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Through our back yard: Northern communities deserve a careful evaluation of Energy East pipeline's risk versus its rewards

25-3-2014

By Julee Boan
The Chronicle-Journal - Sudbury

For those of us watching Alberta's tar sands development from afar, it seems to have hit a serious road block: the producers might be able to get bitumen -- a form of petroleum -- out of the ground, but they can't get it out of the country. At least not at the volume they'd like to.

The current proposals for pipeline expansions have exposed the Achilles heel of the federal government's energy plan. Bitumen needs to be diluted for the purpose of moving it through pipelines -- producing a product known as "dilbit." Attempts to have dilbit shipped to the West Coast (the Enbridge Northern Gateway pipeline) and through the United States (the Keystone XL pipeline) have been met with public uproar and private landowners' resistance. It appears that "Big Oil" hasn't yet been able to convince enough Canadians to risk our well-being for their economic gain.

Energy East is the latest in the on-going list of pipeline proposals. A company called TransCanada Pipelines proposes to (re)develop a network of old and new pipelines stretching over 4,400 km from southern Alberta to New Brunswick. They want to use Energy East to ship over a million barrels of tar sands oil a day. If approved, it would be the largest oil pipeline in North America -- and it runs through our back yard.

Consequences are both increased greenhouse gas emissions and risk of oil spills. According to the Pembina Institute, the crude oil production needed to fill the Energy East pipeline would generate an additional 30 to 32 million tonnes of carbon emissions each year -- essentially cancelling gains from closing Ontario's coal plants.

Local concerns over oil spills are legitimate. Despite TransCanada's assurances about safety, the company has had a number of safety problems with its pipelines in recent years. In 2009, near Englehart in northeastern Ontario, the same natural gas pipeline that TransCanada intends to convert, ruptured and then exploded. There was another explosion near Beardmore in 2011. In 2012, a materials engineer and employee of TransCanada testified to the U.S. State Department that TransCanada was using substandard practices in pipeline construction, including using poorly trained safety inspectors and substandard welding practices. A subsequent National Energy Board investigation confirmed the testimony.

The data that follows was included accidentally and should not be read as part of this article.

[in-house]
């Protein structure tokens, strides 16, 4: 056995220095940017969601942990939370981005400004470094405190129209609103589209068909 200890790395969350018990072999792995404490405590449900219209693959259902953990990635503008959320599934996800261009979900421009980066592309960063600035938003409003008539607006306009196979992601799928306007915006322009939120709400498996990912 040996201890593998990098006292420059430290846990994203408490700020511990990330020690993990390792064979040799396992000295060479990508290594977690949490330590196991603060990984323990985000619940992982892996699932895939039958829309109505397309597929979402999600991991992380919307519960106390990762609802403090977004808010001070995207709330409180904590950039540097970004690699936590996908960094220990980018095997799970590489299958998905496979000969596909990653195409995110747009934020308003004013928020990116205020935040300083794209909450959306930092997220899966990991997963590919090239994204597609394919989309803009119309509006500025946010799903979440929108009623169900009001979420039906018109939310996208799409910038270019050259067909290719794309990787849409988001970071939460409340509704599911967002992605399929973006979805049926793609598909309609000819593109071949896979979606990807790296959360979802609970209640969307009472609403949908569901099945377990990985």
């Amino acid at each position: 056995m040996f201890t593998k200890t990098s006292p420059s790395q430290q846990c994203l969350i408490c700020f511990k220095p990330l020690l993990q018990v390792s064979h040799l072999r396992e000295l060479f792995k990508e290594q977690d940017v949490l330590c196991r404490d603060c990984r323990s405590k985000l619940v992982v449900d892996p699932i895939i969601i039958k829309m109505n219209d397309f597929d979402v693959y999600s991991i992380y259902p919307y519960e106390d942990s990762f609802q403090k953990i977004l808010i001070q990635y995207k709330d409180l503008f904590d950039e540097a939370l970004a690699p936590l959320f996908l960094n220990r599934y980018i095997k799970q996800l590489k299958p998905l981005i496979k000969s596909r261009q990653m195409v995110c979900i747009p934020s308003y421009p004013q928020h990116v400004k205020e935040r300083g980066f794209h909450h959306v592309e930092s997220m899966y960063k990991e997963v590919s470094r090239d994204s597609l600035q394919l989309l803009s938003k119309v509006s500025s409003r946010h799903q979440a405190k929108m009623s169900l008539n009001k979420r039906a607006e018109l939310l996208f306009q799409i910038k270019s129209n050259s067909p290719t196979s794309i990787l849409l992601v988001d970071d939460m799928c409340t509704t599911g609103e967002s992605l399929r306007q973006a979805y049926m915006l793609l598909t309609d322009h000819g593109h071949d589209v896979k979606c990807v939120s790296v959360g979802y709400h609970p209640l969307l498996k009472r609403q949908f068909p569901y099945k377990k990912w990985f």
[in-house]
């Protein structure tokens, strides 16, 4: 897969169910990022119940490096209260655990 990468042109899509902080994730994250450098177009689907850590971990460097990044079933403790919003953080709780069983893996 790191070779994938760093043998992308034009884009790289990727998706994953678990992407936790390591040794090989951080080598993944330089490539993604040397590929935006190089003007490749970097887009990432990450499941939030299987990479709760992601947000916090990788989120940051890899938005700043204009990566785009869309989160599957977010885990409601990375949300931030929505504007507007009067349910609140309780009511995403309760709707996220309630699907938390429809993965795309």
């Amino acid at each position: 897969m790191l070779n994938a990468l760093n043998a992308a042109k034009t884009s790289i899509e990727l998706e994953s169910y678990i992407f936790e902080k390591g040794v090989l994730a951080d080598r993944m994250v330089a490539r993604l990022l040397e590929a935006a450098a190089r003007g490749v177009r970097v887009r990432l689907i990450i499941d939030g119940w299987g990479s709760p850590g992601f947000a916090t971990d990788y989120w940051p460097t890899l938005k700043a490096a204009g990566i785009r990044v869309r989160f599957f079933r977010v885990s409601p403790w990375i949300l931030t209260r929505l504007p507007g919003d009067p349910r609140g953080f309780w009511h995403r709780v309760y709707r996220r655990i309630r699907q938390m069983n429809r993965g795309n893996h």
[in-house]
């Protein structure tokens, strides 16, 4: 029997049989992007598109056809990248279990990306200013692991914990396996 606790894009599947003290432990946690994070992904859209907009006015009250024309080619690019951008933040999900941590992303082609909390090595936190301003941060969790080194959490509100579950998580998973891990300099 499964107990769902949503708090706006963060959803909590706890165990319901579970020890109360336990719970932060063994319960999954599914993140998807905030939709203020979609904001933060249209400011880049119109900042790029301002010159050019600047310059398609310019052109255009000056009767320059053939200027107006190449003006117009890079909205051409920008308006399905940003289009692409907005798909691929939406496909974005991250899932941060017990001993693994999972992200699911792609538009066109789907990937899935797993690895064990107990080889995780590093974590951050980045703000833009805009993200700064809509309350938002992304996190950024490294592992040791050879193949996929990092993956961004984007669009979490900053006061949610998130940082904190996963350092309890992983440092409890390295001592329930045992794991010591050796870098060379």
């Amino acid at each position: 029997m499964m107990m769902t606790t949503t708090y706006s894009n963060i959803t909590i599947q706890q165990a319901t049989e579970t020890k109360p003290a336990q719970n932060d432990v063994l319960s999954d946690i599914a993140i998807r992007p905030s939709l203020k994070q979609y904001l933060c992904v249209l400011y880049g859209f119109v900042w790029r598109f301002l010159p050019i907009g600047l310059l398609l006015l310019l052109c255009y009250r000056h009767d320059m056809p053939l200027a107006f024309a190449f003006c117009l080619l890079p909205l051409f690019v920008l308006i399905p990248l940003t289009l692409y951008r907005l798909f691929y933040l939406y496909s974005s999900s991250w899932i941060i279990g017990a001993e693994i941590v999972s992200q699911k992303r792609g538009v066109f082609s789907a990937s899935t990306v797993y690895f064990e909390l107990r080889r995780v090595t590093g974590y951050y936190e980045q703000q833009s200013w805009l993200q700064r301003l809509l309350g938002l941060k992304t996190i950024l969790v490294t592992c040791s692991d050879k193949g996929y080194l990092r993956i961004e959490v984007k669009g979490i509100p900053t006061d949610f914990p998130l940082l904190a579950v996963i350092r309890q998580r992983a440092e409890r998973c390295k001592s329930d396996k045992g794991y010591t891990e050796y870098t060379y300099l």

After the 'Beardmore Blast', the Canadian Transportation Board investigation determined that the explosion was caused by soil erosion, which had torn the protective coating off the pipe and had lead to stress corrosion cracks. A similar problem was determined by the U.S. National Transportation Safety Board to have caused the Kalamazoo spill in Michigan in July 2010 where almost 900,000 gallons of heavy crude, transported through a pipeline operated by Enbridge, Inc., spilled into a creek feeding the Kalamazoo River. (The transportation of bitumen requires even more pressure than natural gas.) Three years later and after spending over $1 billion, U.S. regulators still deem the Kalamazoo river bottom to be polluted.

Northern communities deserve a careful evaluation of the risk versus rewards associated with the project. Many groups in Northern Ontario, including Environment North, Citizens United for a Sustainable Planet (CUSP), the Council of Canadians and Ontario Nature are working to share information with communities on the risks associated with the proposal. Further, there are many opportunities to learn more and voice your opinion.

The Ontario Energy Board (OEB) will be in Thunder Bay on March 26 from 6:30-9 p.m., at the Airlane Hotel conducting public consultations. You can find more details on the OEB website at www. ontarioenergyboard.ca. On April 9, Council of Canadians chairperson Maude Barlow, and Eriel Deranger of the Athabasca Fort Chipewyan First Nation will be discussing risks associated with pipeline expansion. More information can be found at www.canadians.org/energyeast.

Julee Boan is a board member of Environment North in Thunder Bay.

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